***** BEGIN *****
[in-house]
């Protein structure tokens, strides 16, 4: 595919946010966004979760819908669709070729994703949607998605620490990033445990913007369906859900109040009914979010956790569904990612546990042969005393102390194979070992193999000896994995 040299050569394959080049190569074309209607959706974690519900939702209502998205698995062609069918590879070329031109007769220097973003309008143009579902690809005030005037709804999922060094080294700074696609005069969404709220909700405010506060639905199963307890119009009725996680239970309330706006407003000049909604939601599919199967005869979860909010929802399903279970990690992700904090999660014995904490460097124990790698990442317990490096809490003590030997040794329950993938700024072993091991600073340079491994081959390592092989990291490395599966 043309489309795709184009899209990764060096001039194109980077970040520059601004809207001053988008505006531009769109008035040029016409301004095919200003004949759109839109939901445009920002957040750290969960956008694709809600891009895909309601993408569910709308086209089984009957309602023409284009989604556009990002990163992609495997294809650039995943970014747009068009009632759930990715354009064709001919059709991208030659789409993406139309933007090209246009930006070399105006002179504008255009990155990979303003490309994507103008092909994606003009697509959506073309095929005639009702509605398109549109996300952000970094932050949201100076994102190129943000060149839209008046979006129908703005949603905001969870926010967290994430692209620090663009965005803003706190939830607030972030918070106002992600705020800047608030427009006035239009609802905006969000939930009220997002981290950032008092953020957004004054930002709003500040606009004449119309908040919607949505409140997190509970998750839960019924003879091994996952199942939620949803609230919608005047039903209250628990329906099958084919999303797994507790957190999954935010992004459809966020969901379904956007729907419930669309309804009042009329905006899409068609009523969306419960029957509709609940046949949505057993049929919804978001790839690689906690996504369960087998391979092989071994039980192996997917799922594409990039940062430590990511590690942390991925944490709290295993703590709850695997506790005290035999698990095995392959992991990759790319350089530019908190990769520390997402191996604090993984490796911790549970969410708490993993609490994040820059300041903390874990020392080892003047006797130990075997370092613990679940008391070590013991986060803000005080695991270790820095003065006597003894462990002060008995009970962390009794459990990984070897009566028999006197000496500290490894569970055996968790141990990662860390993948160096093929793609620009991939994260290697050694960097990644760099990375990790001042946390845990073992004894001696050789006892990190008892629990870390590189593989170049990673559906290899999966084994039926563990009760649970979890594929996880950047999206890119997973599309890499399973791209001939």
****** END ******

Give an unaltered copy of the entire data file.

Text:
[in-house]
């Protein structure tokens, strides 16, 4: 595919946010966004979760819908669709070729994703949607998605620490990033445990913007369906859900109040009914979010956790569904990612546990042969005393102390194979070992193999000896994995 040299050569394959080049190569074309209607959706974690519900939702209502998205698995062609069918590879070329031109007769220097973003309008143009579902690809005030005037709804999922060094080294700074696609005069969404709220909700405010506060639905199963307890119009009725996680239970309330706006407003000049909604939601599919199967005869979860909010929802399903279970990690992700904090999660014995904490460097124990790698990442317990490096809490003590030997040794329950993938700024072993091991600073340079491994081959390592092989990291490395599966 043309489309795709184009899209990764060096001039194109980077970040520059601004809207001053988008505006531009769109008035040029016409301004095919200003004949759109839109939901445009920002957040750290969960956008694709809600891009895909309601993408569910709308086209089984009957309602023409284009989604556009990002990163992609495997294809650039995943970014747009068009009632759930990715354009064709001919059709991208030659789409993406139309933007090209246009930006070399105006002179504008255009990155990979303003490309994507103008092909994606003009697509959506073309095929005639009702509605398109549109996300952000970094932050949201100076994102190129943000060149839209008046979006129908703005949603905001969870926010967290994430692209620090663009965005803003706190939830607030972030918070106002992600705020800047608030427009006035239009609802905006969000939930009220997002981290950032008092953020957004004054930002709003500040606009004449119309908040919607949505409140997190509970998750839960019924003879091994996952199942939620949803609230919608005047039903209250628990329906099958084919999303797994507790957190999954935010992004459809966020969901379904956007729907419930669309309804009042009329905006899409068609009523969306419960029957509709609940046949949505057993049929919804978001790839690689906690996504369960087998391979092989071994039980192996997917799922594409990039940062430590990511590690942390991925944490709290295993703590709850695997506790005290035999698990095995392959992991990759790319350089530019908190990769520390997402191996604090993984490796911790549970969410708490993993609490994040820059300041903390874990020392080892003047006797130990075997370092613990679940008391070590013991986060803000005080695991270790820095003065006597003894462990002060008995009970962390009794459990990984070897009566028999006197000496500290490894569970055996968790141990990662860390993948160096093929793609620009991939994260290697050694960097990644760099990375990790001042946390845990073992004894001696050789006892990190008892629990870390590189593989170049990673559906290899999966084994039926563990009760649970979890594929996880950047999206890119997973599309890499399973791209001939």